“We are now actively looking at whether this is indeed the case by looking at people’s brains while they make these same types of decisions,” says O’Doherty.

In another part of the study, the researchers also demonstrated that their simple computer program, which had already been trained on art preferences, could accurately predict which photos volunteers would like. They showed the volunteers photographs of swimming pools, food, and other scenes, and saw similar results to those involving paintings. Additionally, the researchers showed that reversing the order also worked: after first training volunteers on photos, they could use the program to accurately predict the subjects’ art preferences.

While the computer program was successful at predicting the volunteers’ art preferences, the researchers say there is still more to learn about the nuances that go into any one individual’s taste.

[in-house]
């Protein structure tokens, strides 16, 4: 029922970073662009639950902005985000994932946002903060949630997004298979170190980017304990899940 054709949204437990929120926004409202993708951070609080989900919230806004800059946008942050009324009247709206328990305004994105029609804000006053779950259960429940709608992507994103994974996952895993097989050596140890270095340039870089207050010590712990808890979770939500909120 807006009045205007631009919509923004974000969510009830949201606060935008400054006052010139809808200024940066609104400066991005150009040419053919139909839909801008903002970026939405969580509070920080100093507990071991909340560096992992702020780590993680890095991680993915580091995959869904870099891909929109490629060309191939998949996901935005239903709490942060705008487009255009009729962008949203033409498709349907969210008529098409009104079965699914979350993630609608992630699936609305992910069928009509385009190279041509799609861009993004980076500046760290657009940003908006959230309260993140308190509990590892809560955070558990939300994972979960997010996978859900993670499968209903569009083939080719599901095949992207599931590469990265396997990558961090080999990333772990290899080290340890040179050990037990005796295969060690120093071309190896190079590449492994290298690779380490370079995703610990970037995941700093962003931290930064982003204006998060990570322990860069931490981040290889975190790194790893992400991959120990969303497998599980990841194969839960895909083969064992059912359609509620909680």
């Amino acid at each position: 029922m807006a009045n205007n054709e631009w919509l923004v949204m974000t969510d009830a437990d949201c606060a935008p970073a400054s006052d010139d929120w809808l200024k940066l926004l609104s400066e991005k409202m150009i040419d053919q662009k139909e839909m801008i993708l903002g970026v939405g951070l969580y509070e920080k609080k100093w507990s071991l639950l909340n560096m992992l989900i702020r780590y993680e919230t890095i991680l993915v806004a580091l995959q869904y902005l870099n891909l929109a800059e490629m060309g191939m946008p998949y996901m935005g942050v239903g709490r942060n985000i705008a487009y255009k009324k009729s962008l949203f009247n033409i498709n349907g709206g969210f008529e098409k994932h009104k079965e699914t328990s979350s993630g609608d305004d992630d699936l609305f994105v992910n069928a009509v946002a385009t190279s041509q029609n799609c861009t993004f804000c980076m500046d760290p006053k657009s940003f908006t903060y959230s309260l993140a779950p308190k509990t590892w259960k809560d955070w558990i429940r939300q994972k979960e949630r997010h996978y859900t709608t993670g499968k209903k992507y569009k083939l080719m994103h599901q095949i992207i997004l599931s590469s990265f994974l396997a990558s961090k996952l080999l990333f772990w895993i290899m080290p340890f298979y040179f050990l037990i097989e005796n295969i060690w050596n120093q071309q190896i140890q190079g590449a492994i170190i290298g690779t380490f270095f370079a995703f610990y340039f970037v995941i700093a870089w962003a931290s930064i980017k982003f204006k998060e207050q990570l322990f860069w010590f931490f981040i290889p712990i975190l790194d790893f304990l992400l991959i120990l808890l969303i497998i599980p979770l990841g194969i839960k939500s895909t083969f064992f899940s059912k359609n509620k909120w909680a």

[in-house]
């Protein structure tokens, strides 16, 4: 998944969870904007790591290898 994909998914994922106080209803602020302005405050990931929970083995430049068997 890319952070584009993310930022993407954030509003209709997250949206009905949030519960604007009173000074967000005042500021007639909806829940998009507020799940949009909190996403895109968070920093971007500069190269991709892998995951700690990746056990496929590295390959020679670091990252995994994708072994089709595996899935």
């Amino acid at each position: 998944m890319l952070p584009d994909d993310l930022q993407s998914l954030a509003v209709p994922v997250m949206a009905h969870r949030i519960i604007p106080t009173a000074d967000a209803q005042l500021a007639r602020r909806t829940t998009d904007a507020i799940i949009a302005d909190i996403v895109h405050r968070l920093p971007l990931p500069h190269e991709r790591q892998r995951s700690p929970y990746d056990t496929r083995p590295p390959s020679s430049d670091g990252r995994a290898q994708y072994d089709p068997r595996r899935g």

“There are aspects of preferences unique for a given individual that we have not succeeded in explaining using this method,” says O’Doherty. “This more idiosyncratic component may relate to semantic features, or the meaning of a painting, past experiences, and other individual personal traits that might influence valuation. It still may be possible to identify and learn about those features in a computer model, but to do so will involve a more detailed study of each individual’s preferences in a way that may not generalize across individuals as we found here.”

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The study, titled, “Aesthetic preference for art can be predicted from a mixture of low- and high-level visual features,” was funded by the National Institute of Mental Health (through Caltech’s Conte Center for the Neurobiology of Social Decision Making), the National Institute on Drug Abuse, the Japan Society for Promotion of Science, the Swartz Foundation, the Suntory Foundation, and the William H. and Helen Lang Summer Undergraduate Research Fellowship. Other Caltech authors include Sanghyun Yi, Iman A. Wahle (BS ’20), and Koranis Tanwisuth, who is now a graduate student at UC Berkeley.

“I used to think the evaluation of art was personal and subjective, so I was surprised by this result,” says lead author Kiyohito Iigaya, a postdoctoral scholar who works in the laboratory of Caltech professor of psychology John O’Doherty.

Source: https://bioengineer.org/computers-predict-peoples-tastes-in-art/